Fig. 1. — Diagrams illustrating branch development in Solanaceae, in A. Datura Stramonium, B. Atropa Belladonna. I, II, III, Flowers on inflorescences of successive orders; 6, bract of I; a, /S, bracts of II; a', @', bracts of III, and so on. In A the branching is dichasial and the bracts are adnate to their axillary shoots up to the points at which the next branches arise ; thus o and /S appear to arise from axis II, though in reality originating on axis I. In B the branching is. cincinnal, one of the two branches at each node is undeveloped and its, bract a, a', a" is smaller than the other member of the pair, /S, /?', which is adnate to and apparently carried up on its axillary branch.

raised upon its axillary shoot as far as the next higher node, from which it appears to spring. In Atropa Belladonna (fig. I B) one of the branches at each node is undeveloped and there is a pair of unequal leaves; the smaller subtends the branch which has not developed, the larger has been carried up from the node below.

An interesting anatomical feature is the presence in the stem of bicollateral bundles— that is, the vascular bundles have phloem on the inside as well as on the outside of the xylem.

The hermaphrodite, generally regular, flowers have the parts in fives, 5 sepals, 5 petals, 5 stamens in alternating whorls, and two carpels, which are generally placed obliquely (see fig. 2 , floral diagram). The sepals persist and often become enlarged in the fruit. The

Fig. 2.— Floral diagram of Fig. 3. — Floral diagram of

Solanum — the arrow indicates Schizanthus—th& arrow indicates

the oblique symmetry of the the oblique symmetry. Two

flower: stamens only are functional.

corolla is regular and rotate as in Solanum (fig. 2), or bell-shaped as in Atropa, or somewhat irregular as in Hyoscyamus; in the tribe Salpiglossideae, which forms a link with the closely allied order Scrophulariaceae, it is zygomorphic, form- ing, e.g. as in Schizanthus (fig. 3), a two- lipped flower. The stamens are inserted on the corolla tube and alternate with its lobes ; in zygomorphic flowers only two or four fertile stamens are present; the bilocular anthers open by slits or pores (fig. 4). The flowers are generally conspicuous and adapted to insect pollination ; honey is secreted on the disk at the base of the ovary or at the bottom of the corolla tube between the stamens. The ovary is usually bilocular, but in Capsicum becomes uni- locular above, while in some cases an in-growth of a secondary septum makes it 4-celled as in Datura, or irregularly 3- to 5-celled as in Nicandra. The anatropous ovules are generally numerous on swollen axile placentas, sometimes few as in Cestrum, a large American geflus with tubular flowers, species of which are grown in Britain as green- house plants; the simple style bears a bilobed or sometimes capitate stigma (fig. 5). The fruit is a many-seeded berry, as in Solanum, or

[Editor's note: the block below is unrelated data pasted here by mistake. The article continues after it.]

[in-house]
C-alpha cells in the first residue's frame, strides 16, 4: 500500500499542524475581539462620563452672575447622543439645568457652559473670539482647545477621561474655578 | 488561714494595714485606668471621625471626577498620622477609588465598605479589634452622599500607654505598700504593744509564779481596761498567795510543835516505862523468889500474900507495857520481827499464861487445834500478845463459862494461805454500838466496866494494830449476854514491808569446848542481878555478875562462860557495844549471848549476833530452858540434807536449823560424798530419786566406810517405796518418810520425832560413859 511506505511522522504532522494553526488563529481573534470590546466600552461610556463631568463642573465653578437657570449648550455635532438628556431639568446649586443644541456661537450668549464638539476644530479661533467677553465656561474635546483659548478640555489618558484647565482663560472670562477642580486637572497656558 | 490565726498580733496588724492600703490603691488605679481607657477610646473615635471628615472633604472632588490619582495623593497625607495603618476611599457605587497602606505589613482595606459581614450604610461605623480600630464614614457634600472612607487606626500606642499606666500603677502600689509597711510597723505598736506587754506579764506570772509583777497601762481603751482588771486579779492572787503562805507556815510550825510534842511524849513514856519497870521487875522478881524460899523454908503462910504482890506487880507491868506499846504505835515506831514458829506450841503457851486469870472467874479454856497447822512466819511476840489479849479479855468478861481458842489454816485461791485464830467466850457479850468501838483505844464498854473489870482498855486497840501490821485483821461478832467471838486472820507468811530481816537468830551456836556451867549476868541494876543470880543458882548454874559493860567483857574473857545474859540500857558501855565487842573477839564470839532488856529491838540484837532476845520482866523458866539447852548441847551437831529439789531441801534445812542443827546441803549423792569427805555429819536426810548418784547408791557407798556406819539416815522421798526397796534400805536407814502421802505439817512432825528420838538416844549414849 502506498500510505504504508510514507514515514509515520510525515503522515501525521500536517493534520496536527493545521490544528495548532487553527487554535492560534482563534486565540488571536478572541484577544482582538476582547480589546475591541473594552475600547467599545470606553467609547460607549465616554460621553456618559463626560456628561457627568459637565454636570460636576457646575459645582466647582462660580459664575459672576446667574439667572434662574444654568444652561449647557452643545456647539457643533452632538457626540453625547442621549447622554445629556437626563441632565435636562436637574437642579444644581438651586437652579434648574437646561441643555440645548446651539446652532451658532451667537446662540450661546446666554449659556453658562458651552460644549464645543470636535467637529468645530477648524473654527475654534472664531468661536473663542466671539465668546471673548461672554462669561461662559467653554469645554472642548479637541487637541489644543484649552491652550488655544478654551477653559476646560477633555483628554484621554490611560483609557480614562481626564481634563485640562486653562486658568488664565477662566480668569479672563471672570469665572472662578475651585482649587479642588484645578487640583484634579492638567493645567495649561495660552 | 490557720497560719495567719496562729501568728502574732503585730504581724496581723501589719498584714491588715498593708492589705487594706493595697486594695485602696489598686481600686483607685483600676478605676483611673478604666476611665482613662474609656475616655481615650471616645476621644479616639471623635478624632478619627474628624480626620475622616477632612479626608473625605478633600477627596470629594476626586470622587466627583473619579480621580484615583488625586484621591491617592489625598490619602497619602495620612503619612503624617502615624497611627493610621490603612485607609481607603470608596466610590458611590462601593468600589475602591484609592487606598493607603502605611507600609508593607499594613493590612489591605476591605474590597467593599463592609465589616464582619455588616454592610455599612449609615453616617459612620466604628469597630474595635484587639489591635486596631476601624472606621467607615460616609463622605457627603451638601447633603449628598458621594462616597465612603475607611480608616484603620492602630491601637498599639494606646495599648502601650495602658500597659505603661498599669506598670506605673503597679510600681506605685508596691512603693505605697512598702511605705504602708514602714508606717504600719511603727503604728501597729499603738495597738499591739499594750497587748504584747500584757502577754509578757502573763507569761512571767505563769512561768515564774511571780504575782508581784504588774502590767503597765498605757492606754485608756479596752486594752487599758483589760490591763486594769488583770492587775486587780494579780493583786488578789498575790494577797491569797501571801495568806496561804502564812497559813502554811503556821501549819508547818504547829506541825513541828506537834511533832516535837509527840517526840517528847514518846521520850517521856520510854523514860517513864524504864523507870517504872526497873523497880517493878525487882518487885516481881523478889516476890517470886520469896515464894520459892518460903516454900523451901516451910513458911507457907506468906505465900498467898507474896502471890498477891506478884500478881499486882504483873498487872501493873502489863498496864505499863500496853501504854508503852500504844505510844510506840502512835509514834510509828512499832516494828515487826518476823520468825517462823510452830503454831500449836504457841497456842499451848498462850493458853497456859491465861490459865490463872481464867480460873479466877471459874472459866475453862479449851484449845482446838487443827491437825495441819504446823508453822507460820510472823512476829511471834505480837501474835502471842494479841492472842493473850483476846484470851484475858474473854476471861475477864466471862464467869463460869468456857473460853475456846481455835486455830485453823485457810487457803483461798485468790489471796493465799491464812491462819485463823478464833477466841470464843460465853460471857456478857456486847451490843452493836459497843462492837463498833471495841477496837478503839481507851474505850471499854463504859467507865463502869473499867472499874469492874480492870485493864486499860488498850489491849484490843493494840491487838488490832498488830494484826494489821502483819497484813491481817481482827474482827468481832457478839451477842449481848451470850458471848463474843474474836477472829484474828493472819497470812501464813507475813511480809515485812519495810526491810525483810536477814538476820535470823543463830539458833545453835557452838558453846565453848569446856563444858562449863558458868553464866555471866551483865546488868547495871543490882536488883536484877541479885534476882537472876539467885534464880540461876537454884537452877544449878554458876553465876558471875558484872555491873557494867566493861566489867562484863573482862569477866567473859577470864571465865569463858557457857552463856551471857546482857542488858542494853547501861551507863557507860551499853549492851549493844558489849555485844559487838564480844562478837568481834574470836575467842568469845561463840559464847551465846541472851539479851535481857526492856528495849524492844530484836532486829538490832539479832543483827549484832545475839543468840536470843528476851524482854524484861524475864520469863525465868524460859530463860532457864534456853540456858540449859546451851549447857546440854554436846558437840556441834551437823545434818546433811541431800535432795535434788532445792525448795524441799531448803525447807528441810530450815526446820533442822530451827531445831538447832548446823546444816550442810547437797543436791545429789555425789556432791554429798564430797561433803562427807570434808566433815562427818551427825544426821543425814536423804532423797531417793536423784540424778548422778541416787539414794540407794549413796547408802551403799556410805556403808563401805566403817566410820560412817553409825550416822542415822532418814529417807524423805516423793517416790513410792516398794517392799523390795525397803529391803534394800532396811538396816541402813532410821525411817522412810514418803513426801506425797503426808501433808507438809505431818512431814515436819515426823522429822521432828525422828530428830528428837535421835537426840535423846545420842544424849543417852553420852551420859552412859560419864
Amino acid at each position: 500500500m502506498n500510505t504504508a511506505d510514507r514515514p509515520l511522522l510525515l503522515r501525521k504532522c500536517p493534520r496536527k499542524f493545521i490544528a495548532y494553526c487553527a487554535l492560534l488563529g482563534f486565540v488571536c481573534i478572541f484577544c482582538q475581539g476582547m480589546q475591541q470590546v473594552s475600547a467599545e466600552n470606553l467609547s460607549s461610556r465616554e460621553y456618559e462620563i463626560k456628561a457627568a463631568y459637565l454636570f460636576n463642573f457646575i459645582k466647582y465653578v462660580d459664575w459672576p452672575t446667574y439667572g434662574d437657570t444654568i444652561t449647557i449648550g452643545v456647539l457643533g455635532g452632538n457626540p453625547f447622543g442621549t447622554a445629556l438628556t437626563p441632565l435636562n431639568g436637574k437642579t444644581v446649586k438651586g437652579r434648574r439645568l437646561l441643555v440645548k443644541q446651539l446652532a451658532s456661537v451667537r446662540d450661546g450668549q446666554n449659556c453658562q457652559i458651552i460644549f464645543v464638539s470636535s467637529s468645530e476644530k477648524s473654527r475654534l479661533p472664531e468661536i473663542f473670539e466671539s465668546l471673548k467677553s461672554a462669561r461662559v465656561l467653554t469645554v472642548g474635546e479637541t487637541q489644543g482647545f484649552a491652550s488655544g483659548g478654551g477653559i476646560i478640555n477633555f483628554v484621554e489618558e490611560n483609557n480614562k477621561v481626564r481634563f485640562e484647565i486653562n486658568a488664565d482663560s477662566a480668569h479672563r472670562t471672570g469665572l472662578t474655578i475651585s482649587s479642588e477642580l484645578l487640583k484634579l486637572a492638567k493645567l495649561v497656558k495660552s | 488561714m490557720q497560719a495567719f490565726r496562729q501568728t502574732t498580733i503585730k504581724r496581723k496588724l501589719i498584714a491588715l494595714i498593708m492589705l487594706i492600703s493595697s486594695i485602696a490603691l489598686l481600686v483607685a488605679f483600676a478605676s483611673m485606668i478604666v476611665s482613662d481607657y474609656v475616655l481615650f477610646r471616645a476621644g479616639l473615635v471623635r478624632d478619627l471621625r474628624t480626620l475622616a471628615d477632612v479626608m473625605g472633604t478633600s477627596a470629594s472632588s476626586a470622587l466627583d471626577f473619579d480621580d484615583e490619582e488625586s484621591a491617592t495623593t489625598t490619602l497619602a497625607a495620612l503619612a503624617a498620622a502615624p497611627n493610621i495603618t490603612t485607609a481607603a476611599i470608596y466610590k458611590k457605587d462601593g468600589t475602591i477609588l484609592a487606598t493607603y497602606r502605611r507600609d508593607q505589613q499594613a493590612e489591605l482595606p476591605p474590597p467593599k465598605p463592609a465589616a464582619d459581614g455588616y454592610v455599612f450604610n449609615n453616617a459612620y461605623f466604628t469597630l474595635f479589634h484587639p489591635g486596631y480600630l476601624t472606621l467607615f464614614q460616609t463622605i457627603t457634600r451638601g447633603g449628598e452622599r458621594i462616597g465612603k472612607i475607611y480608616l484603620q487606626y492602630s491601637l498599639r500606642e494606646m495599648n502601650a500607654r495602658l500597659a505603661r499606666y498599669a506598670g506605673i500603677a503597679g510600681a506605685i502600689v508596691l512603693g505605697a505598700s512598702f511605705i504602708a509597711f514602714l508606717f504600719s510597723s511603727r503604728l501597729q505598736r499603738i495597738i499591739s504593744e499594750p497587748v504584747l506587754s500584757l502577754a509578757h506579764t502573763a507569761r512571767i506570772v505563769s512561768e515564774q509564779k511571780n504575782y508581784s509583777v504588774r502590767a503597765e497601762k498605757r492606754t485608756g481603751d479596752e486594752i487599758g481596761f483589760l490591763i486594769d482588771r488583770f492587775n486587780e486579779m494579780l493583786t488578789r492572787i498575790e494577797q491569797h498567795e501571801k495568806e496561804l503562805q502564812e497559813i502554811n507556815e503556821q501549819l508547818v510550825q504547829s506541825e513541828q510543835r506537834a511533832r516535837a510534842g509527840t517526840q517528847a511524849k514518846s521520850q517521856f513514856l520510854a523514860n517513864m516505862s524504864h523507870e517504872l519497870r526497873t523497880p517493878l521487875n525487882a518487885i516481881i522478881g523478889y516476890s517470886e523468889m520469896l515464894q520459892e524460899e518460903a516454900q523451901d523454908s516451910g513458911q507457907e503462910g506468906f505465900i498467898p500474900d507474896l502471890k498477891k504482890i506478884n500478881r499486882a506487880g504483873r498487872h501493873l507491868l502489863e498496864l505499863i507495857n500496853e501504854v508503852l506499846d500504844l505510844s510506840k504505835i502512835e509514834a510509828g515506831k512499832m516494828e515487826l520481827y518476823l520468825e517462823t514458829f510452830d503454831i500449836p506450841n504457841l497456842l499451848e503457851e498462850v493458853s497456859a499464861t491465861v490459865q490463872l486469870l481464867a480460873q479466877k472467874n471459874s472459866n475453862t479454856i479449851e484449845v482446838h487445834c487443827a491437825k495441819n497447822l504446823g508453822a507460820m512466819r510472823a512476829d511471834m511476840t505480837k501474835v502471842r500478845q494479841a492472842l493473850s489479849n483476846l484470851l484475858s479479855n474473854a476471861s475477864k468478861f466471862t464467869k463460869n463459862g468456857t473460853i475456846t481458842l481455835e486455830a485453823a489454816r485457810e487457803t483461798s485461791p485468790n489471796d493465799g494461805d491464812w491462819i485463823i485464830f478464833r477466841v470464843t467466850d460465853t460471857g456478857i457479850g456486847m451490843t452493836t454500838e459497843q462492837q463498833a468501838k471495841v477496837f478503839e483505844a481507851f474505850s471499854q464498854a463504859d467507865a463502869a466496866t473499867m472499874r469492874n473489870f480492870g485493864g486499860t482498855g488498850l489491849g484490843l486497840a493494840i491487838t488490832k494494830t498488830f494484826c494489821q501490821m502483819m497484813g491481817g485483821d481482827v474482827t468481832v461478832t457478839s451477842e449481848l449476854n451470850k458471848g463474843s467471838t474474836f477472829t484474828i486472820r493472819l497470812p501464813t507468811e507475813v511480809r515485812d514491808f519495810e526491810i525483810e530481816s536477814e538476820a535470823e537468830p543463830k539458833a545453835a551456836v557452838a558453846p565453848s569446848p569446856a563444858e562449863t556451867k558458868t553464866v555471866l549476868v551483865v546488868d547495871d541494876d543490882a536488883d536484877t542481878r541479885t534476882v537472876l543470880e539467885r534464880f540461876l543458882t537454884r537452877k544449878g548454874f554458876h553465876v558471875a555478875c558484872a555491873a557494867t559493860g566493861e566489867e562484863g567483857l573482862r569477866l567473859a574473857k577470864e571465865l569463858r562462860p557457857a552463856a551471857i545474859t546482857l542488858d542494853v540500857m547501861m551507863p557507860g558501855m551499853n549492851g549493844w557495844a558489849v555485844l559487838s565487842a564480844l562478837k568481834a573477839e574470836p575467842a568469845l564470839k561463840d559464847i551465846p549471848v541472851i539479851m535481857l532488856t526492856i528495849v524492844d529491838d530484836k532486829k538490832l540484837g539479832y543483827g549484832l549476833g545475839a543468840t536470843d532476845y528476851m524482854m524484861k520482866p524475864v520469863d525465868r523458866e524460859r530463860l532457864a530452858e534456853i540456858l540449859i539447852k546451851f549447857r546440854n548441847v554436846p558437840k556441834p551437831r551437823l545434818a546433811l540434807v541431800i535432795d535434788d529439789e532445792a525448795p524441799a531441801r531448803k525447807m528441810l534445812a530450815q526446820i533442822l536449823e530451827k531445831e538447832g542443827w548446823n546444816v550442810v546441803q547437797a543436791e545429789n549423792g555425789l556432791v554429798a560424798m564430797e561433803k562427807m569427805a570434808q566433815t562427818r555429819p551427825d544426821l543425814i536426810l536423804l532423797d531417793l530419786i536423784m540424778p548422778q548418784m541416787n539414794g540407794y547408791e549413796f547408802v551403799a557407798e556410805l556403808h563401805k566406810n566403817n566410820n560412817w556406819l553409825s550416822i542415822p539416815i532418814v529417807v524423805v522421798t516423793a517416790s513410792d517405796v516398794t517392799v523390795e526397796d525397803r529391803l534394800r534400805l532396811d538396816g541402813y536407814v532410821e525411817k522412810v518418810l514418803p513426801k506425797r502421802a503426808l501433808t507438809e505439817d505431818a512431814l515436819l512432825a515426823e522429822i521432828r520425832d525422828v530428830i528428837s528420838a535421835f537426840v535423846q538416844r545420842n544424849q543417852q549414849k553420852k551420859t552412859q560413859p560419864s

Fig. 4.— Stamen of a species of Solanum, showing the divergence of the anther-lobes at the base, and the dehis- cence by pores at the apex a.